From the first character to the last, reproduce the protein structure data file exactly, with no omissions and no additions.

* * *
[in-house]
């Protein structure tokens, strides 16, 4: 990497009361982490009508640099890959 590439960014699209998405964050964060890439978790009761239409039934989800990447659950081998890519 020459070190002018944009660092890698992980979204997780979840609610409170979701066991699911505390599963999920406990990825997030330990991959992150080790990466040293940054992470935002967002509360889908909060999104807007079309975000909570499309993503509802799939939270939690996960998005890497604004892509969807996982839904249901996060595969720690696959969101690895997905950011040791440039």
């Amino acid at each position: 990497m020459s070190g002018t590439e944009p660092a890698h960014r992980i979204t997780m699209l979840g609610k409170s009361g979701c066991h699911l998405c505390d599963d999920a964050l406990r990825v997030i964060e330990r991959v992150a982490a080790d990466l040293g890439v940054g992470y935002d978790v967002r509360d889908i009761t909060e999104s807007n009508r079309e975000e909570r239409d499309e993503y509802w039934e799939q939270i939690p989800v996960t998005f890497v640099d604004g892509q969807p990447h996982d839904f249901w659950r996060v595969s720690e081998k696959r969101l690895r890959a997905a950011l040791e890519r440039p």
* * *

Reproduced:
[in-house]
């Protein structure tokens, strides 16, 4: 990497009361982490009508640099890959 590439960014699209998405964050964060890439978790009761239409039934989800990447659950081998890519 020459070190002018944009660092890698992980979204997780979840609610409170979701066991699911505390599963999920406990990825997030330990991959992150080790990466040293940054992470935002967002509360889908909060999104807007079309975000909570499309993503509802799939939270939690996960998005890497604004892509969807996982839904249901996060595969720690696959969101690895997905950011040791440039």
């Amino acid at each position: 990497m020459s070190g002018t590439e944009p660092a890698h960014r992980i979204t997780m699209l979840g609610k409170s009361g979701c066991h699911l998405c505390d599963d999920a964050l406990r990825v997030i964060e330990r991959v992150a982490a080790d990466l040293g890439v940054g992470y935002d978790v967002r509360d889908i009761t909060e999104s807007n009508r079309e975000e909570r239409d499309e993503y509802w039934e799939q939270i939690p989800v996960t998005f890497v640099d604004g892509q969807p990447h996982d839904f249901w659950r996060v595969s720690e081998k696959r969101l690895r890959a997905a950011l040791e890519r440039p």